Wednesday’s session was weird. I went in feeling as though my bladder was full and after the treatment, the technician said it was barely into the treatable category and encouraged me to start drinking earlier. That frustrated me because I’ve been hydrating before going to bed, drinking a bit each time I go to the toilet (six times the night before!—so much for the Flomax working), and even starting to drink when I first wake up. Grrr.

    Thursday’s session went well, cutting it almost a tad too close with bladder. Afterwards, I met with the radiation oncologist (RO) who just flew in from his vacation in Bavaria the night before.

    We talked about my fatigue and how the Flomax doesn’t seem to be doing much of anything positive for me yet (it can take a week to kick in). We’ll keep an eye on things this week and beyond, although he said that the urinary issues could continue for a month or so after treatment ends.

    It was interesting that, without prompting, he mentioned that it’s really the last few sessions that really do the most damage to the cancer cells and it’s not wise to stop early. I’m guessing that there are those who are tired of the side effects, as I am, who ask to cut the treatment short. Not me. I’ve come this far, I’ll finish it off.

    We also talked about the follow-up plan once treatment is ended. In a nutshell, he’ll see me again in three months, near the end of November and review my PSA and if there are any lingering side effects. He agreed that these first few PSA tests will reflect the effects of the androgen deprivation therapy far more so than they will the results of the salvage radiation. He said it will be a year or more before we really know if the radiation was successful. Not a surprise to me, but nice to have it confirmed.

    Even though I’ve started drinking my water earlier than I have been, I could tell that my bladder wasn’t ready for this morning’s session, so we let another patient go ahead of me while my bladder filled. No biggie. If I had another five minutes on the table, I would have fallen asleep. (Thanks, fatigue!)

    Time for a nap. 😴💤

    Common Steroid Could Improve Prostate Cancer Radiotherapy Outcomes

    A link to this article showed up in one of my prostate cancer newsletters that I receive. There’s a link to the original study report in the article, and it’s way over this layman’s head to make heads or tails of it in a brief read-through before my zapping session.

    I didn’t dig deep enough to see if this applies equally to primary radiation therapy and salvage radiation therapy (because it’s not yet approved for use and too late for me).


    A new study suggests that unwanted side effects of radiation treatments for prostate cancer could be reduced by the common steroid betamethasone.

    Source: Common Steroid Could Improve Prostate Cancer Radiotherapy Outcomes

    Zapping Session #25 – Update

    This week’s sessions went well for the most part.

    Tuesday, though, was a close call. As I was getting ready to leave the house, my brain was telling me to empty my bladder—soon. I debated whether to follow my brain knowing that I’d likely delay the zapping session because of emptying my bladder ten minutes before or just head off to the appointment hoping that I could hold it.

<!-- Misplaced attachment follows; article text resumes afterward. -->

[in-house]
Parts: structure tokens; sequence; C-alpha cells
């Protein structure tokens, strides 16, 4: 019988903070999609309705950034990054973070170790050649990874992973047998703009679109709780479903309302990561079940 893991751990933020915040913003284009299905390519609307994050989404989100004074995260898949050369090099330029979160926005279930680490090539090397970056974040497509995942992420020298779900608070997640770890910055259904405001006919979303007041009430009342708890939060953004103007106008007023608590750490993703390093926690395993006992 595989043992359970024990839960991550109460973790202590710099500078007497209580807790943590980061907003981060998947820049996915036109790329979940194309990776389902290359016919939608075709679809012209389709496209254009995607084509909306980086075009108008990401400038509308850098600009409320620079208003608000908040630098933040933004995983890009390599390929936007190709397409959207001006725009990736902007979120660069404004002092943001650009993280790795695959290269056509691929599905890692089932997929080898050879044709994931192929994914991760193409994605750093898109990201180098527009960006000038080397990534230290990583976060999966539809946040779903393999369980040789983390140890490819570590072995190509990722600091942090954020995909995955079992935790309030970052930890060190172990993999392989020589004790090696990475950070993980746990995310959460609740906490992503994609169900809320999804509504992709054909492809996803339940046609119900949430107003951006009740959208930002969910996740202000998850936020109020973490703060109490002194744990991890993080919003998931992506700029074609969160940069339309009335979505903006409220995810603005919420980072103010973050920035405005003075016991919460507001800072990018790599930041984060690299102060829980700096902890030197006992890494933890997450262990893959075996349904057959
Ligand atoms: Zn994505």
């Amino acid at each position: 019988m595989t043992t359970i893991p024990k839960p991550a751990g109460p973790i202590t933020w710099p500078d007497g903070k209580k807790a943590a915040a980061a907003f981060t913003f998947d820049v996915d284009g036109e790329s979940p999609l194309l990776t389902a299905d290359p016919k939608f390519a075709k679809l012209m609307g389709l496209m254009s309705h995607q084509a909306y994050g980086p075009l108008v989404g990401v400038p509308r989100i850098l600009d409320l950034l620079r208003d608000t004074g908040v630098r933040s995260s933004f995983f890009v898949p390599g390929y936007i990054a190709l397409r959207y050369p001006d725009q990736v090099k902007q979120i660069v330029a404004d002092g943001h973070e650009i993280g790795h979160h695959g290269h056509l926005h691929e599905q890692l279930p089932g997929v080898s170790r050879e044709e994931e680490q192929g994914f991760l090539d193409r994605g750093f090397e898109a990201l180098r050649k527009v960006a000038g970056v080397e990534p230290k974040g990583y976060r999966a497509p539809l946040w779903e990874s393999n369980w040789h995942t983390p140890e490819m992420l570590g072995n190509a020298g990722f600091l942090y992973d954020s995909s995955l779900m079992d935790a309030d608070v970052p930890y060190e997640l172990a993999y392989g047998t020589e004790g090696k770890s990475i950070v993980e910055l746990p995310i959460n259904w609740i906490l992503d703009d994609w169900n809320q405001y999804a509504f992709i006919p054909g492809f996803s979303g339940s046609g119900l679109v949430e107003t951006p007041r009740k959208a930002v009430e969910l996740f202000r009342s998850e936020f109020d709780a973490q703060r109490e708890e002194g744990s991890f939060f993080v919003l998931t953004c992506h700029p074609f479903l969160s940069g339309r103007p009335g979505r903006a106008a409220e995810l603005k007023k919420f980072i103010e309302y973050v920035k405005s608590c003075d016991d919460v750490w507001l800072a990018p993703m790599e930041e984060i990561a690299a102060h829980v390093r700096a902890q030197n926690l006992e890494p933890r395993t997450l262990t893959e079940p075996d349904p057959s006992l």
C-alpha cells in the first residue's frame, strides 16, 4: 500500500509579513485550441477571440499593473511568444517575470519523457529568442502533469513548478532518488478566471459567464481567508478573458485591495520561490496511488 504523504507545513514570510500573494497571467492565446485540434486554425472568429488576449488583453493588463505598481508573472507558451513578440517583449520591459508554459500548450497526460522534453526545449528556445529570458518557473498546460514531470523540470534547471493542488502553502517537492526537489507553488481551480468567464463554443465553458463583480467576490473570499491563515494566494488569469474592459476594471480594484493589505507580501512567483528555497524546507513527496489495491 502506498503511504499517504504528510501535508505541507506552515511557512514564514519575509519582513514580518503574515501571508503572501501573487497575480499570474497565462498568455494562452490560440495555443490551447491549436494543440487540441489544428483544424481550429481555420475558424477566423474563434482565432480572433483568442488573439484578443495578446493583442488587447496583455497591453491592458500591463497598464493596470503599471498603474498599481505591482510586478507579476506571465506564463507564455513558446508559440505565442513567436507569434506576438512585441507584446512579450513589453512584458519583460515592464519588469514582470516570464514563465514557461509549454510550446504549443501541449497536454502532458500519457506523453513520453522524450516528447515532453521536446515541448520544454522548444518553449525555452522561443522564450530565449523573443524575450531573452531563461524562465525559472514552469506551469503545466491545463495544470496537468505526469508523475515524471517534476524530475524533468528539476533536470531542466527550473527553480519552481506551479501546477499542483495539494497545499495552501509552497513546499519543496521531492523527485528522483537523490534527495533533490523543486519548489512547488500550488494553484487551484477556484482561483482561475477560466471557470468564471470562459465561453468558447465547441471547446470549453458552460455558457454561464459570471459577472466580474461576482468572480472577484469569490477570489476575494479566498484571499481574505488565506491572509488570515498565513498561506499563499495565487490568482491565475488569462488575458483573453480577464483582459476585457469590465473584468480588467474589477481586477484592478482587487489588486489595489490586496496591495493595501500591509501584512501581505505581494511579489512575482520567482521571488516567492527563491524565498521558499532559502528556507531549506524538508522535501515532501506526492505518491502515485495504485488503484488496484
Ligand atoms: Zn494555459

Death Ray Machine

    Luckily, the technician came out within a minute of me scanning my barcoded check-in card and asked if I was ready. I told him, in a somewhat panicky voice, that I was more than ready and we had only a few minutes to get this done before the dam burst. We made it happen, and I was trotting out of the room to the nearest toilet, making it there by a matter of seconds before having to let it all out. Too close for comfort.

    Thursday’s session wasn’t as fast, but had me on the brink and pretty much sprinting out of the treatment room to the toilet. Again, too close for comfort.

    This morning’s session (Friday), the pendulum swung in the complete opposite direction. Despite following my normal fill-the-bladder routine, I could tell that I was nowhere near ready to get zapped. They skipped over me and took not one but two patients for their sessions as I waited for my bladder to fill. After the second patient, I hopped on the table, still a little uncertain about my bladder fullness, but the scan showed it was filled sufficiently to go ahead with the treatment (about 70%).


    I met with the radiation oncologist on Monday and we talked about the fatigue and urinary frequency. Once again, he offered Flomax and I declined. However, Monday night and into the entire day Tuesday, I was emptying my bladder every sixty to ninety minutes, day and night. That gets old, fast. After my session on Wednesday, I spoke with the nurse, gave in, and requested the Flomax prescription.

    The Flomax seemed to help that very first night, getting me down to two trips to the toilet. Last night was about as good with only three trips.

    But, as I mentioned a few posts ago, I didn’t have a positive experience with Flomax the first time I tried it years ago, and it seems to be kicking me in the butt again by adding more side effects on top of the ones I’m already experiencing from the Eligard and radiation.

    Of the listed Flomax side effects, I seem to be experiencing drowsiness, headache, body aches, and faster heart rate. Yippee.

    Yesterday, my first full day on Flomax, I was exhausted the entire day (as if the fatigue from the radiation wasn’t bad enough…). I also had a low-grade headache throughout the day and just felt blah. The one that concerned me the most was the heart rate.

    I monitor my blood pressure and pulse each morning and, since March, my resting pulse has been averaging 66 beats per minute. This morning, it was 88 bpm; yesterday, it was 74 bpm. That sudden uptick concerned me, so I spoke with the nurse about it this morning and she reassured me that it wasn’t a real problem, but something to keep an eye on if it keeps increasing.